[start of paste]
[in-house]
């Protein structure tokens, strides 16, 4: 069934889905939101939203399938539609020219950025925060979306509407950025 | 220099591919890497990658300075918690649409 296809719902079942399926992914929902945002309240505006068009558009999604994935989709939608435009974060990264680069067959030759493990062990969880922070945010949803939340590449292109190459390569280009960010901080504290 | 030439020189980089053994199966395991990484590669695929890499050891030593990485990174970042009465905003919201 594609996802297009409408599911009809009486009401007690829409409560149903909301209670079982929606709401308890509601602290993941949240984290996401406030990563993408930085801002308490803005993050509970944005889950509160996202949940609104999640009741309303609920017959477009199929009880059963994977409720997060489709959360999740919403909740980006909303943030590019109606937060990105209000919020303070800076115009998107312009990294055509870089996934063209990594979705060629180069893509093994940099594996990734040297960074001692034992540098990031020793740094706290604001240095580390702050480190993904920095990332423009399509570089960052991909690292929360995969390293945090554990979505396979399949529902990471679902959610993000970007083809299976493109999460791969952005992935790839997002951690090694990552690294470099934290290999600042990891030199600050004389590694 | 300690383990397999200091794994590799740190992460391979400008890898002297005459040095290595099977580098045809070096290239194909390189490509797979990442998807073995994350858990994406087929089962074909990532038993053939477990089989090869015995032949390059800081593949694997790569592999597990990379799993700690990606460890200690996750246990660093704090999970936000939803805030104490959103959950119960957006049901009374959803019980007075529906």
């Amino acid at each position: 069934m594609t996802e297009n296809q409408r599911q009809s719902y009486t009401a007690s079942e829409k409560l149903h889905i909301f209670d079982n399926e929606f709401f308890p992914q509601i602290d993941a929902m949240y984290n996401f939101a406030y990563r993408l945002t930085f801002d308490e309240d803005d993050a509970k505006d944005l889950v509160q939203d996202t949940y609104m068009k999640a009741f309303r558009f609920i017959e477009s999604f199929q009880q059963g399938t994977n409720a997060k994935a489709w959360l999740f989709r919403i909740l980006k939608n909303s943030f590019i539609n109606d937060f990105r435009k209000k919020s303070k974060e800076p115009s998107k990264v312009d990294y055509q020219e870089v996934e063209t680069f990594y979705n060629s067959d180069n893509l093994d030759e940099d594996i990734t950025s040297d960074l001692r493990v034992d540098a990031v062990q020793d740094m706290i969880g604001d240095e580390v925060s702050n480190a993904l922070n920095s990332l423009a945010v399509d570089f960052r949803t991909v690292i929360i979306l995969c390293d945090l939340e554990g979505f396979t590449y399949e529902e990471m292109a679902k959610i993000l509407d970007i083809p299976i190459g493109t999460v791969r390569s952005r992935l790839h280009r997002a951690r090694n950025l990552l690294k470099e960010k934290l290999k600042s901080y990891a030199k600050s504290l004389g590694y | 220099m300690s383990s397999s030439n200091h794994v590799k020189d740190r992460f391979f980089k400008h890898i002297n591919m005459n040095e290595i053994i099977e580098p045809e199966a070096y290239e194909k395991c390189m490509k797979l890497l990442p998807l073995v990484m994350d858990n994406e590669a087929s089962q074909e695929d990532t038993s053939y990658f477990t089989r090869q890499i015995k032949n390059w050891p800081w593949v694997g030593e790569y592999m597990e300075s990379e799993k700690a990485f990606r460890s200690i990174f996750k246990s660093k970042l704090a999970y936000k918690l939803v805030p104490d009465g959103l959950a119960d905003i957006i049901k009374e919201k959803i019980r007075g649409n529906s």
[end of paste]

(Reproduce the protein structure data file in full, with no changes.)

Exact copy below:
[in-house]
């Protein structure tokens, strides 16, 4: 069934889905939101939203399938539609020219950025925060979306509407950025 | 220099591919890497990658300075918690649409 296809719902079942399926992914929902945002309240505006068009558009999604994935989709939608435009974060990264680069067959030759493990062990969880922070945010949803939340590449292109190459390569280009960010901080504290 | 030439020189980089053994199966395991990484590669695929890499050891030593990485990174970042009465905003919201 594609996802297009409408599911009809009486009401007690829409409560149903909301209670079982929606709401308890509601602290993941949240984290996401406030990563993408930085801002308490803005993050509970944005889950509160996202949940609104999640009741309303609920017959477009199929009880059963994977409720997060489709959360999740919403909740980006909303943030590019109606937060990105209000919020303070800076115009998107312009990294055509870089996934063209990594979705060629180069893509093994940099594996990734040297960074001692034992540098990031020793740094706290604001240095580390702050480190993904920095990332423009399509570089960052991909690292929360995969390293945090554990979505396979399949529902990471679902959610993000970007083809299976493109999460791969952005992935790839997002951690090694990552690294470099934290290999600042990891030199600050004389590694 | 300690383990397999200091794994590799740190992460391979400008890898002297005459040095290595099977580098045809070096290239194909390189490509797979990442998807073995994350858990994406087929089962074909990532038993053939477990089989090869015995032949390059800081593949694997790569592999597990990379799993700690990606460890200690996750246990660093704090999970936000939803805030104490959103959950119960957006049901009374959803019980007075529906």
């Amino acid at each position: 069934m594609t996802e297009n296809q409408r599911q009809s719902y009486t009401a007690s079942e829409k409560l149903h889905i909301f209670d079982n399926e929606f709401f308890p992914q509601i602290d993941a929902m949240y984290n996401f939101a406030y990563r993408l945002t930085f801002d308490e309240d803005d993050a509970k505006d944005l889950v509160q939203d996202t949940y609104m068009k999640a009741f309303r558009f609920i017959e477009s999604f199929q009880q059963g399938t994977n409720a997060k994935a489709w959360l999740f989709r919403i909740l980006k939608n909303s943030f590019i539609n109606d937060f990105r435009k209000k919020s303070k974060e800076p115009s998107k990264v312009d990294y055509q020219e870089v996934e063209t680069f990594y979705n060629s067959d180069n893509l093994d030759e940099d594996i990734t950025s040297d960074l001692r493990v034992d540098a990031v062990q020793d740094m706290i969880g604001d240095e580390v925060s702050n480190a993904l922070n920095s990332l423009a945010v399509d570089f960052r949803t991909v690292i929360i979306l995969c390293d945090l939340e554990g979505f396979t590449y399949e529902e990471m292109a679902k959610i993000l509407d970007i083809p299976i190459g493109t999460v791969r390569s952005r992935l790839h280009r997002a951690r090694n950025l990552l690294k470099e960010k934290l290999k600042s901080y990891a030199k600050s504290l004389g590694y | 220099m300690s383990s397999s030439n200091h794994v590799k020189d740190r992460f391979f980089k400008h890898i002297n591919m005459n040095e290595i053994i099977e580098p045809e199966a070096y290239e194909k395991c390189m490509k797979l890497l990442p998807l073995v990484m994350d858990n994406e590669a087929s089962q074909e695929d990532t038993s053939y990658f477990t089989r090869q890499i015995k032949n390059w050891p800081w593949v694997g030593e790569y592999m597990e300075s990379e799993k700690a990485f990606r460890s200690i990174f996750k246990s660093k970042l704090a999970y936000k918690l939803v805030p104490d009465g959103l959950a119960d905003i957006i049901k009374e919201k959803i019980r007075g649409n529906s």